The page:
Post-recession pain points in Illinois: a breakdown
From the beginning of the Great Recession in January 2008 through August 2014, Illinois is still down 157,100 payroll jobs, more than any other state in the U.S. Some sectors of Illinois’ economy have recovered completely, while others remain dramatically below pre-recession levels. Manufacturing and construction have had it the worst through the recession era,...
From the beginning of the Great Recession in January 2008 through August 2014, Illinois is still down 157,100 payroll jobs, more than any other state in the U.S.
Some sectors of Illinois’ economy have recovered completely, while others remain dramatically below pre-recession levels. Manufacturing and construction have had it the worst through the recession era, while education, health care and social services have bounced back best. In general, the goods sector has suffered terribly, while the service sector has recovered.
Private- vs. public-sector job losses
Both the private sector and public sector in Illinois are still down from pre-recession job levels. In percentage terms, overall payroll jobs are still down 2.6 percent, with the private sector down 2.7 percent while the public sector is down 2.3 percent.
Within the public sector, Illinois is down 7,300 federal jobs (-8.3 percent), up 2,500 state jobs (1.7 percent) and down 14,700 local jobs (-2.4 percent).
Goods-sector jobs vs. service-sector jobs
The goods sector, made up primarily of manufacturing and construction, has sustained 103 percent of Illinois’ net job losses since the Great Recession began. The goods sector is down further since the recession began (-161,100 jobs, -17 percent) than is the state of Illinois as a whole (-157,100 jobs, -2.6 percent).
Public-sector services are down 2.3 percent, while private-sector services are up 0.6 percent.
The goods sector is made up primarily of construction and manufacturing. Construction and manufacturing jobs are down 24 percent and 14.6 percent, respectively, through the course of the recession era.
This places Illinois at the bottom of the Midwest for goods-producing industries when compared to pre-recession levels. Compared to pre-recession levels, Illinois is at -23.9 percent on construction jobs, second only to -25.9 percent for Missouri. For manufacturing, Illinois is at -14.6 percent, second only to Missouri and Kansas, which are both at -15.0 percent.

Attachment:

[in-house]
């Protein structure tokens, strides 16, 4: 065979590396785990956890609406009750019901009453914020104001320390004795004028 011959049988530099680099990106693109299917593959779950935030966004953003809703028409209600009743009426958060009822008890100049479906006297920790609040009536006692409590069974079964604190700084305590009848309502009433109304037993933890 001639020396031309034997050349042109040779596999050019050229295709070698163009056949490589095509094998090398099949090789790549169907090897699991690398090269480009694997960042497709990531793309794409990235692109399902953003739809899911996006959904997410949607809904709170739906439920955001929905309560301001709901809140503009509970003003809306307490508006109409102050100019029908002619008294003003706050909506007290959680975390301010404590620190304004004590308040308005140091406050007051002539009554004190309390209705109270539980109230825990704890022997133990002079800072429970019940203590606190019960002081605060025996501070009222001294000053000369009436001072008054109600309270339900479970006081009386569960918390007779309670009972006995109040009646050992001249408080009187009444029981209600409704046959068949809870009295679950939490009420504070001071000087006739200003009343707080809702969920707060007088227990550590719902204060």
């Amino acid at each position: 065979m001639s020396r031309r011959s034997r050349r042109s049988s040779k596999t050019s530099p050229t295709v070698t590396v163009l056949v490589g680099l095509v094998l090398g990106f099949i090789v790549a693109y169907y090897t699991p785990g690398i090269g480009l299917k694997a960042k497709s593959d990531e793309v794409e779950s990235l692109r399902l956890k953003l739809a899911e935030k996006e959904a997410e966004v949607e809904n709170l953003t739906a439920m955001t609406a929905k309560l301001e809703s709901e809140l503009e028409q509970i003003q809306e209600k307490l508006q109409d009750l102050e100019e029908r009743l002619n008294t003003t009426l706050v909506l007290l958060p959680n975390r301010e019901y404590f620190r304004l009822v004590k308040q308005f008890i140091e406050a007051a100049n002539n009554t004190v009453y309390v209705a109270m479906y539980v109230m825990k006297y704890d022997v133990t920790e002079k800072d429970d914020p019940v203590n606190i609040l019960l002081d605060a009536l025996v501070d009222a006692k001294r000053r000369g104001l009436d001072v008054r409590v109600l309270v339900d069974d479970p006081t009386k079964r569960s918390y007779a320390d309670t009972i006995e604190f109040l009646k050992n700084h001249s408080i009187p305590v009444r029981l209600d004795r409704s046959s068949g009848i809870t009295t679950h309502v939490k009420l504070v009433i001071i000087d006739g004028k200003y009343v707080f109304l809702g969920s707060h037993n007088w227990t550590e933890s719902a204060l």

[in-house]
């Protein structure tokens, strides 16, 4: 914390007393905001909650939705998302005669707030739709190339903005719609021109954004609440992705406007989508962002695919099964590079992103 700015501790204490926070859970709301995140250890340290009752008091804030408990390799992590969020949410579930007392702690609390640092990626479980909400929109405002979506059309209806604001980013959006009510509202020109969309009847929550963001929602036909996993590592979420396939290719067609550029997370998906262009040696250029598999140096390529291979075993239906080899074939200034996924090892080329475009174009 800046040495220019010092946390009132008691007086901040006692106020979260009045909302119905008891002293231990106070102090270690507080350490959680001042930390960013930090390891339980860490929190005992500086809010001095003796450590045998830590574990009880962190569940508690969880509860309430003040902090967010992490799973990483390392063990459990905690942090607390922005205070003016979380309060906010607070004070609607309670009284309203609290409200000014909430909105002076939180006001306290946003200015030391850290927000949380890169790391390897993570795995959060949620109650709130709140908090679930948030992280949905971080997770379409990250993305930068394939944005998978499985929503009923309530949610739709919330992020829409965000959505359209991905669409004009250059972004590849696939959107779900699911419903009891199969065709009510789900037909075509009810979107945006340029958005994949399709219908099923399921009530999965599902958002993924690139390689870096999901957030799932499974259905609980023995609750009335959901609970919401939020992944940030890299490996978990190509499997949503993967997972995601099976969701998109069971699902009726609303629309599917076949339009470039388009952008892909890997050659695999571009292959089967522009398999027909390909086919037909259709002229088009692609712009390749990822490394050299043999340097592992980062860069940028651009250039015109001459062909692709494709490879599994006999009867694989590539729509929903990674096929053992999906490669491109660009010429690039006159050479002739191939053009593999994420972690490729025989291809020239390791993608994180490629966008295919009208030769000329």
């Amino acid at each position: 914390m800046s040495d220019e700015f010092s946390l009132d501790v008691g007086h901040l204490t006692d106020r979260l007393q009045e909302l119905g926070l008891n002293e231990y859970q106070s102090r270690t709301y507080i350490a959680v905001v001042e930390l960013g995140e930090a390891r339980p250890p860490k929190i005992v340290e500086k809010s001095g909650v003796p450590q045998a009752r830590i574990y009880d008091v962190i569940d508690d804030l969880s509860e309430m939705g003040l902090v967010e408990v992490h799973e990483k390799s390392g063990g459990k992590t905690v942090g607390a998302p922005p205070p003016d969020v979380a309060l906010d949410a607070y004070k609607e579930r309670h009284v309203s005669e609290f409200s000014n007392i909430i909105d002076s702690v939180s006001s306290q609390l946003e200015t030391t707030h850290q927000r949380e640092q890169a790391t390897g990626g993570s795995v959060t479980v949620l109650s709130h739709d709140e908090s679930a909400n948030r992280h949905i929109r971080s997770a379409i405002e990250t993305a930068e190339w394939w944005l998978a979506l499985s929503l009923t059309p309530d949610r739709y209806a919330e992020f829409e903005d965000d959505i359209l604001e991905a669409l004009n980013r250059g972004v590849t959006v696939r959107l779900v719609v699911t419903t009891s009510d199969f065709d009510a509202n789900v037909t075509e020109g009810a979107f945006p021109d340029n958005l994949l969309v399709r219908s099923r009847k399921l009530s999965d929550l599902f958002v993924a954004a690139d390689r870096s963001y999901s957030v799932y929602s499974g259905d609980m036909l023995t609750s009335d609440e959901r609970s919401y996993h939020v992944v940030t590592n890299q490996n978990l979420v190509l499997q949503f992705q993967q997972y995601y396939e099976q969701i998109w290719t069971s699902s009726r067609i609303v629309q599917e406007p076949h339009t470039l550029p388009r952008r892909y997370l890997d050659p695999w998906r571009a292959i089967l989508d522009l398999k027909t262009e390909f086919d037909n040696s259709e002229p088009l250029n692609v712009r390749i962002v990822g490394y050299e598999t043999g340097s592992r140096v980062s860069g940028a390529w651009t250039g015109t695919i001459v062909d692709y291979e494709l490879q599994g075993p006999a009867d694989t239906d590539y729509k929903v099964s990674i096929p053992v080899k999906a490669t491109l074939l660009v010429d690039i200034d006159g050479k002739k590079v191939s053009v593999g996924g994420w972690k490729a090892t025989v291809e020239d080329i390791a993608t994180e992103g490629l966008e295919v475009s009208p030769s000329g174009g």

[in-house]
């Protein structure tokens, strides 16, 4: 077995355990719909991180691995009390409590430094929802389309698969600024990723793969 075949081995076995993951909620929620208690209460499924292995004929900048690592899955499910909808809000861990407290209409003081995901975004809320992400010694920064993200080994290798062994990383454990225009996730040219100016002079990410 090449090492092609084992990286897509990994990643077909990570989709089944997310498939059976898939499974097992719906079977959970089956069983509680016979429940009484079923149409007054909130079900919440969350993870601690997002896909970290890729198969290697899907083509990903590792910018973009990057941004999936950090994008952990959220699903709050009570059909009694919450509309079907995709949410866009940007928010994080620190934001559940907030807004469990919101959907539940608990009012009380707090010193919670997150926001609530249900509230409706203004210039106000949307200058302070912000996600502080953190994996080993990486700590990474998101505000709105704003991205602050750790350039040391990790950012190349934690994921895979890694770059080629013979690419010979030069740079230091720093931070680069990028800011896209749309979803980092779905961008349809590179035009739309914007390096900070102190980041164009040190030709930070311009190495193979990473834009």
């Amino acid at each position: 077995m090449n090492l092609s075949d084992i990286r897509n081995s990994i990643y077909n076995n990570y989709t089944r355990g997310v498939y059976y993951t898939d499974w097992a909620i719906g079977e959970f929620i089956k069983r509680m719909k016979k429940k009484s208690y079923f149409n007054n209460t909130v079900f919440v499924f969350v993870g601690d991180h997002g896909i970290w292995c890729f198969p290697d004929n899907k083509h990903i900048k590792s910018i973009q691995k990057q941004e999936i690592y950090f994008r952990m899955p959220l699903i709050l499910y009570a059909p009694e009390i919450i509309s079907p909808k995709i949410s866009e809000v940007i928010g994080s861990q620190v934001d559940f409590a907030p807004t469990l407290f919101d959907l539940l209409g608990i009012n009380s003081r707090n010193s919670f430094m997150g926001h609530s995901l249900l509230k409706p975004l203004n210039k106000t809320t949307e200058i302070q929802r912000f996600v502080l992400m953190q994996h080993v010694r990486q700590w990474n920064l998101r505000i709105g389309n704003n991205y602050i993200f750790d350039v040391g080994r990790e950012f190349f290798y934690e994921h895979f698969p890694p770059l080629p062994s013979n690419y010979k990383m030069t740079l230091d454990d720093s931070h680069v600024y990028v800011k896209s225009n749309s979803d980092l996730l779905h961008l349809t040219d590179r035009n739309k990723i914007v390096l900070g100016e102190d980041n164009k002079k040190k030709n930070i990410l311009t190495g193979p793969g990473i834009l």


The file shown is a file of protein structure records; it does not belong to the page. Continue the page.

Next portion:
Within manufacturing, jobs for the production of durable goods are down 16.4 percent, while jobs for the production of non-durable goods are down 11.6 percent.
Illinois’ private-sector services have recovered all of the net job losses sustained during the Great Recession. The state is up 23,500 private-sector service jobs through August 2014 (0.6 percent).
By industry, trade transport and utilities jobs are down 4.2 percent, information jobs are down 18.6 percent, financial activities jobs are down 7.1 percent, professional and business services jobs are up 3.2 percent, education and health services jobs are up 11.6 percent, leisure and hospitality jobs are up 2.9 percent, and other services jobs are down 5.1 percent.
Job losses in trade, transportation and utilities were driven by a 6.9 percent decline in retail trade and a 3.4 percent decline in wholesale trade. Transportation and utility jobs are up 1.2 percent through the recession era.
Information services jobs took a hard hit, and remain down 16.1 percent. Other services are down 5.1 percent.
Jobs in Illinois’ financial sector are down 7.1 percent over the recession era. In percentage terms, real-estate and rental-leasing jobs are down most, still 7.7 percent below pre-recession levels. Finance and insurance jobs are 6.9 percent below pre-recession levels.
Professional and business services have done better than break even over the recession era, despite the fact that Chicago, the Midwest capital for professional and business services, has been described by the U.S. Chamber of Commerce as a “dystopian nightmare” for entrepreneurs who want to start a professional services firm. The 32-day wait-time for such entrepreneurs is four times longer than the next worst city, New York.
Education and health-services jobs are the bright spot for Illinois, relatively speaking. Education jobs are up 16.6 percent, while health-care and social-services jobs are up 10.6 percent, compared to pre-recession levels.
The net gains in the leisure and hospitality industries were driven by a 3.8 percent gain in accommodation and food services, which more than offset the 2.4 percent losses in the smaller arts, entertainment and recreation sector.
Slow recovery in the land of Lincoln is a consequence of anti-business state policies. And over the recession era, Illinois state government’s primary policy mistake was the historic 2011 tax hike, which led to Illinois’ job-creation rate slowing by one-third.
Illinois’ uneven recovery highlights the state’s economic pain points which are largely policy-driven. The sectors, including manufacturing, construction, information, and trade transport and utilities, are generally hurt by specific policy errors that do not influence the rest of the service sector.
Illinois should revisit its policies on property taxes, workers’ compensation, forced-unionism, the minimum wage and prevailing wage laws, which are very influential policies that exacerbate the pain points in the Illinois economy.